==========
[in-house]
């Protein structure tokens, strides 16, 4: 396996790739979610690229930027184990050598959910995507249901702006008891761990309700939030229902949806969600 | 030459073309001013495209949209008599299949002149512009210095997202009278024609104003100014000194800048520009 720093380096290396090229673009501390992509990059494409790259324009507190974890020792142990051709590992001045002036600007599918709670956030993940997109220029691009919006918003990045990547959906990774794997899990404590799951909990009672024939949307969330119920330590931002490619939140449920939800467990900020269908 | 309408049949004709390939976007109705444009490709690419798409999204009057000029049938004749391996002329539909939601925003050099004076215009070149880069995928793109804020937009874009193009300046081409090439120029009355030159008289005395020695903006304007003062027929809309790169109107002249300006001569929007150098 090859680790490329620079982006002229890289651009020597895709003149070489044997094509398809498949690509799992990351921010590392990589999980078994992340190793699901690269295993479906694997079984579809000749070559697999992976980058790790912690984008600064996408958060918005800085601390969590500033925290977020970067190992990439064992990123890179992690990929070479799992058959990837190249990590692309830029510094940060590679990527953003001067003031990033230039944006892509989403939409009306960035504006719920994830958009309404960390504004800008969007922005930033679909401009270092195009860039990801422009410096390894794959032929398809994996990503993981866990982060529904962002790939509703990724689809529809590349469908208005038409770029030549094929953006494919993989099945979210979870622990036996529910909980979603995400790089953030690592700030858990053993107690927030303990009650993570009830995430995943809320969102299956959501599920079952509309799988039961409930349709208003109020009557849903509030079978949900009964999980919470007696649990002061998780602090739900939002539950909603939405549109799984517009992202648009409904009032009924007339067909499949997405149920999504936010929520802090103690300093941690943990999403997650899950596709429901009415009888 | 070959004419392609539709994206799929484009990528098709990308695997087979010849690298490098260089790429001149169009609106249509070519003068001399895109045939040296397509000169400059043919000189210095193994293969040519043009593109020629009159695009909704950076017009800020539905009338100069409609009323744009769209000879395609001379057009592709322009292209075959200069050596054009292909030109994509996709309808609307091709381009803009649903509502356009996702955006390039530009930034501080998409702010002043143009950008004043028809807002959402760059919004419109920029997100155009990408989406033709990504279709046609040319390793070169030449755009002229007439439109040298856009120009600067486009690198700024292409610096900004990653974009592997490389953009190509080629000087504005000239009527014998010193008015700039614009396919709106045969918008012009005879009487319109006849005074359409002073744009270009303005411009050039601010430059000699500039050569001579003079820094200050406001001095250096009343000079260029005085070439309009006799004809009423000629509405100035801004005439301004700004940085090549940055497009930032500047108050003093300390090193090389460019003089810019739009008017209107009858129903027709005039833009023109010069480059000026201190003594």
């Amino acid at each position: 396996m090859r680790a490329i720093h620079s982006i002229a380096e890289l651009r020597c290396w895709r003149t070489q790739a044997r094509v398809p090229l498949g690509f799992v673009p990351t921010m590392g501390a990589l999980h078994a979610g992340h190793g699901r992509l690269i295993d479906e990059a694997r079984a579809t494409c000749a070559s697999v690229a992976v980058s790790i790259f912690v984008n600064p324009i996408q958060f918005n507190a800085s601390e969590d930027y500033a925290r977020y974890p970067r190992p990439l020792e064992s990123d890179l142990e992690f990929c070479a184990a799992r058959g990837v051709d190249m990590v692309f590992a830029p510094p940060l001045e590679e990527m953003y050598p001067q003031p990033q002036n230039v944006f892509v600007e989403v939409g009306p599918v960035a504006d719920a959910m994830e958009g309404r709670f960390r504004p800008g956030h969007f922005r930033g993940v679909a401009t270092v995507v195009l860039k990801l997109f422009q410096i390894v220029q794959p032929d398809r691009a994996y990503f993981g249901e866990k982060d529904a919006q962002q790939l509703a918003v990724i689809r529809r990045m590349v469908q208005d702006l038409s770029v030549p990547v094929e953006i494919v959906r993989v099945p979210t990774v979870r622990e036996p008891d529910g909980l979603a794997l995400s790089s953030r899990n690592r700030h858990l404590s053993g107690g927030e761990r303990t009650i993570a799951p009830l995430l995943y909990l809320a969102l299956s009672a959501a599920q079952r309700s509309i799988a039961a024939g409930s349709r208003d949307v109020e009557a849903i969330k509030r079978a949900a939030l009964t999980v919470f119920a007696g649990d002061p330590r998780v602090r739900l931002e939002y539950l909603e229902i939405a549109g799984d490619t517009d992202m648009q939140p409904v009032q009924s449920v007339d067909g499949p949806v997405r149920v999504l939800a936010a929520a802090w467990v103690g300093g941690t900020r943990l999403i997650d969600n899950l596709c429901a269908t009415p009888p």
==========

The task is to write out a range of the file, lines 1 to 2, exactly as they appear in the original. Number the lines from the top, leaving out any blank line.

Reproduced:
[in-house]
């Protein structure tokens, strides 16, 4: 396996790739979610690229930027184990050598959910995507249901702006008891761990309700939030229902949806969600 | 030459073309001013495209949209008599299949002149512009210095997202009278024609104003100014000194800048520009 720093380096290396090229673009501390992509990059494409790259324009507190974890020792142990051709590992001045002036600007599918709670956030993940997109220029691009919006918003990045990547959906990774794997899990404590799951909990009672024939949307969330119920330590931002490619939140449920939800467990900020269908 | 309408049949004709390939976007109705444009490709690419798409999204009057000029049938004749391996002329539909939601925003050099004076215009070149880069995928793109804020937009874009193009300046081409090439120029009355030159008289005395020695903006304007003062027929809309790169109107002249300006001569929007150098 090859680790490329620079982006002229890289651009020597895709003149070489044997094509398809498949690509799992990351921010590392990589999980078994992340190793699901690269295993479906694997079984579809000749070559697999992976980058790790912690984008600064996408958060918005800085601390969590500033925290977020970067190992990439064992990123890179992690990929070479799992058959990837190249990590692309830029510094940060590679990527953003001067003031990033230039944006892509989403939409009306960035504006719920994830958009309404960390504004800008969007922005930033679909401009270092195009860039990801422009410096390894794959032929398809994996990503993981866990982060529904962002790939509703990724689809529809590349469908208005038409770029030549094929953006494919993989099945979210979870622990036996529910909980979603995400790089953030690592700030858990053993107690927030303990009650993570009830995430995943809320969102299956959501599920079952509309799988039961409930349709208003109020009557849903509030079978949900009964999980919470007696649990002061998780602090739900939002539950909603939405549109799984517009992202648009409904009032009924007339067909499949997405149920999504936010929520802090103690300093941690943990999403997650899950596709429901009415009888 | 070959004419392609539709994206799929484009990528098709990308695997087979010849690298490098260089790429001149169009609106249509070519003068001399895109045939040296397509000169400059043919000189210095193994293969040519043009593109020629009159695009909704950076017009800020539905009338100069409609009323744009769209000879395609001379057009592709322009292209075959200069050596054009292909030109994509996709309808609307091709381009803009649903509502356009996702955006390039530009930034501080998409702010002043143009950008004043028809807002959402760059919004419109920029997100155009990408989406033709990504279709046609040319390793070169030449755009002229007439439109040298856009120009600067486009690198700024292409610096900004990653974009592997490389953009190509080629000087504005000239009527014998010193008015700039614009396919709106045969918008012009005879009487319109006849005074359409002073744009270009303005411009050039601010430059000699500039050569001579003079820094200050406001001095250096009343000079260029005085070439309009006799004809009423000629509405100035801004005439301004700004940085090549940055497009930032500047108050003093300390090193090389460019003089810019739009008017209107009858129903027709005039833009023109010069480059000026201190003594």